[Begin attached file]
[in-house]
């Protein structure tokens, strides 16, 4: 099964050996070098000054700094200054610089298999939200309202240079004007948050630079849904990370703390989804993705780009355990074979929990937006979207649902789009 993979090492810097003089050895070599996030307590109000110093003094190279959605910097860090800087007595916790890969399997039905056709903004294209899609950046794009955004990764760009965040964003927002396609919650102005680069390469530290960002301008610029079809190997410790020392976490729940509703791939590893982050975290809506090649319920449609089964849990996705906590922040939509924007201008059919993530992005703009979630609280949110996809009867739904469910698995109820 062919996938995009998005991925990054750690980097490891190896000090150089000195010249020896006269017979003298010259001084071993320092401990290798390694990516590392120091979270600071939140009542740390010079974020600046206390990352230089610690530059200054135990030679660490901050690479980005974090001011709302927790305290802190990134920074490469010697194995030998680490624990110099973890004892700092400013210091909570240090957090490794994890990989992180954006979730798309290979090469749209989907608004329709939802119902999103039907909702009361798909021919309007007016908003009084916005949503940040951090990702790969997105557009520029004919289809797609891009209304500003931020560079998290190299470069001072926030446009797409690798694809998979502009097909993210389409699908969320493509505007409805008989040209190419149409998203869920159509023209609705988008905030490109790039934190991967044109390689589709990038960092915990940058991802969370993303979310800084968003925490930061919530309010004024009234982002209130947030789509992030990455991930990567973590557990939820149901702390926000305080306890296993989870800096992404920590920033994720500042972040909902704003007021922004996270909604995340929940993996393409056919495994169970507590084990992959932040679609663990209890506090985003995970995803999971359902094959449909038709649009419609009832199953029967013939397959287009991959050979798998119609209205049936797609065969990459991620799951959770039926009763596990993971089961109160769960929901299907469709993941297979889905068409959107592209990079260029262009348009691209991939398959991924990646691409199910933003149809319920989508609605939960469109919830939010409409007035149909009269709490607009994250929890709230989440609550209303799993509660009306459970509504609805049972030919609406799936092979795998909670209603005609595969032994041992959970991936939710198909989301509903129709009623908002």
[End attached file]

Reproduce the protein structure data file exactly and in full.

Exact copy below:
[in-house]
């Protein structure tokens, strides 16, 4: 099964050996070098000054700094200054610089298999939200309202240079004007948050630079849904990370703390989804993705780009355990074979929990937006979207649902789009 993979090492810097003089050895070599996030307590109000110093003094190279959605910097860090800087007595916790890969399997039905056709903004294209899609950046794009955004990764760009965040964003927002396609919650102005680069390469530290960002301008610029079809190997410790020392976490729940509703791939590893982050975290809506090649319920449609089964849990996705906590922040939509924007201008059919993530992005703009979630609280949110996809009867739904469910698995109820 062919996938995009998005991925990054750690980097490891190896000090150089000195010249020896006269017979003298010259001084071993320092401990290798390694990516590392120091979270600071939140009542740390010079974020600046206390990352230089610690530059200054135990030679660490901050690479980005974090001011709302927790305290802190990134920074490469010697194995030998680490624990110099973890004892700092400013210091909570240090957090490794994890990989992180954006979730798309290979090469749209989907608004329709939802119902999103039907909702009361798909021919309007007016908003009084916005949503940040951090990702790969997105557009520029004919289809797609891009209304500003931020560079998290190299470069001072926030446009797409690798694809998979502009097909993210389409699908969320493509505007409805008989040209190419149409998203869920159509023209609705988008905030490109790039934190991967044109390689589709990038960092915990940058991802969370993303979310800084968003925490930061919530309010004024009234982002209130947030789509992030990455991930990567973590557990939820149901702390926000305080306890296993989870800096992404920590920033994720500042972040909902704003007021922004996270909604995340929940993996393409056919495994169970507590084990992959932040679609663990209890506090985003995970995803999971359902094959449909038709649009419609009832199953029967013939397959287009991959050979798998119609209205049936797609065969990459991620799951959770039926009763596990993971089961109160769960929901299907469709993941297979889905068409959107592209990079260029262009348009691209991939398959991924990646691409199910933003149809319920989508609605939960469109919830939010409409007035149909009269709490607009994250929890709230989440609550209303799993509660009306459970509504609805049972030919609406799936092979795998909670209603005609595969032994041992959970991936939710198909989301509903129709009623908002």